Study suggests epilepsy drug can be used to treat form of dwarfism

The lab tests had exciting results, scientists say. Credit: ITV News

A drug used to treat conditions such as epilepsy has been shown in lab tests to significantly improve bone growth impaired by a form of dwarfism.

The research team, which includes scientists at Newcastle University, discovered in lab and mouse studies that the drug carbamazepine, already approved for treating conditions such as epilepsy and bi-polar disease, can significantly reduce the effects of MCDS - a genetic condition which affects bone growth.

MCDS leads to skeletal dysplasia, commonly referred to as dwarfism, where patients are often short in stature with unusual limb proportions.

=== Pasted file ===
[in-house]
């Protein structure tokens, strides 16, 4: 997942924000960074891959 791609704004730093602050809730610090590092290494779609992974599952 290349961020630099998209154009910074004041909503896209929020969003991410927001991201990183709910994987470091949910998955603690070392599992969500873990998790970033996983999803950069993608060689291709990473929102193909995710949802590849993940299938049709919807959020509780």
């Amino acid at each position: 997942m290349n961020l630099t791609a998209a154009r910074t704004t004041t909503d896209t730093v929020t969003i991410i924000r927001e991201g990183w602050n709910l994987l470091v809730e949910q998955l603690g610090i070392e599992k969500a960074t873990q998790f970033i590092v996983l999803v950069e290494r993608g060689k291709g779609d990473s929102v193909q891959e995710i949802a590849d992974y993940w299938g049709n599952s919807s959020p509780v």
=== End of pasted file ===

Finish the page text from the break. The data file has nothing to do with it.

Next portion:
There is no current treatment.

Newcastle University said that human trials will take place by the end of the year

Human trials will be the next step. Credit: ITV News

The team which has made the breakthrough are from Newcastle University’s Institute of Genetic Medicine, The University of Manchester and Murdoch Children’s Research Institute in Australia.

Their findings have been published in The Journal of Clinical Investigation.

Scientists at Newcastle University worked with counterparts in Manchester. Credit: ITV News